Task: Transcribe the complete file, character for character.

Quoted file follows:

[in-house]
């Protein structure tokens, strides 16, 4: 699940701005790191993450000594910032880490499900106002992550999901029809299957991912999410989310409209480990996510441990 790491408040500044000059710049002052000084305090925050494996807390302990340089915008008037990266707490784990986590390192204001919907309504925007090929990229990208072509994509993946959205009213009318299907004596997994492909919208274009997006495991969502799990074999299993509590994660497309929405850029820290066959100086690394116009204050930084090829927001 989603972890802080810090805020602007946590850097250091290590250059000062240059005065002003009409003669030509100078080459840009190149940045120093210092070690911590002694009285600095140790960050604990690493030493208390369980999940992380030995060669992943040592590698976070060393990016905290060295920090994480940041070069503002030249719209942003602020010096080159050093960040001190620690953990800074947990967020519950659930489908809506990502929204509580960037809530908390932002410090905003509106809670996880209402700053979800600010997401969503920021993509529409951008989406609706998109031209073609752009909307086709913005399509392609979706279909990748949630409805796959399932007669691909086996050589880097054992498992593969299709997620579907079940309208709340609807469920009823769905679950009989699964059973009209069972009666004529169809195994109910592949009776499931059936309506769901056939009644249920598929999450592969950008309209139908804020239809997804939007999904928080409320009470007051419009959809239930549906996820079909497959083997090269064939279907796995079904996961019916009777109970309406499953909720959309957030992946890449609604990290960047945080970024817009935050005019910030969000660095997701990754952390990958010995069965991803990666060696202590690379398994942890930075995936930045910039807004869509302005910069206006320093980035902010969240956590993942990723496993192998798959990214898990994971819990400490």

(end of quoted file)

[in-house]
């Protein structure tokens, strides 16, 4: 699940701005790191993450000594910032880490499900106002992550999901029809299957991912999410989310409209480990996510441990 790491408040500044000059710049002052000084305090925050494996807390302990340089915008008037990266707490784990986590390192204001919907309504925007090929990229990208072509994509993946959205009213009318299907004596997994492909919208274009997006495991969502799990074999299993509590994660497309929405850029820290066959100086690394116009204050930084090829927001 989603972890802080810090805020602007946590850097250091290590250059000062240059005065002003009409003669030509100078080459840009190149940045120093210092070690911590002694009285600095140790960050604990690493030493208390369980999940992380030995060669992943040592590698976070060393990016905290060295920090994480940041070069503002030249719209942003602020010096080159050093960040001190620690953990800074947990967020519950659930489908809506990502929204509580960037809530908390932002410090905003509106809670996880209402700053979800600010997401969503920021993509529409951008989406609706998109031209073609752009909307086709913005399509392609979706279909990748949630409805796959399932007669691909086996050589880097054992498992593969299709997620579907079940309208709340609807469920009823769905679950009989699964059973009209069972009666004529169809195994109910592949009776499931059936309506769901056939009644249920598929999450592969950008309209139908804020239809997804939007999904928080409320009470007051419009959809239930549906996820079909497959083997090269064939279907796995079904996961019916009777109970309406499953909720959309957030992946890449609604990290960047945080970024817009935050005019910030969000660095997701990754952390990958010995069965991803990666060696202590690379398994942890930075995936930045910039807004869509302005910069206006320093980035902010969240956590993942990723496993192998798959990214898990994971819990400490």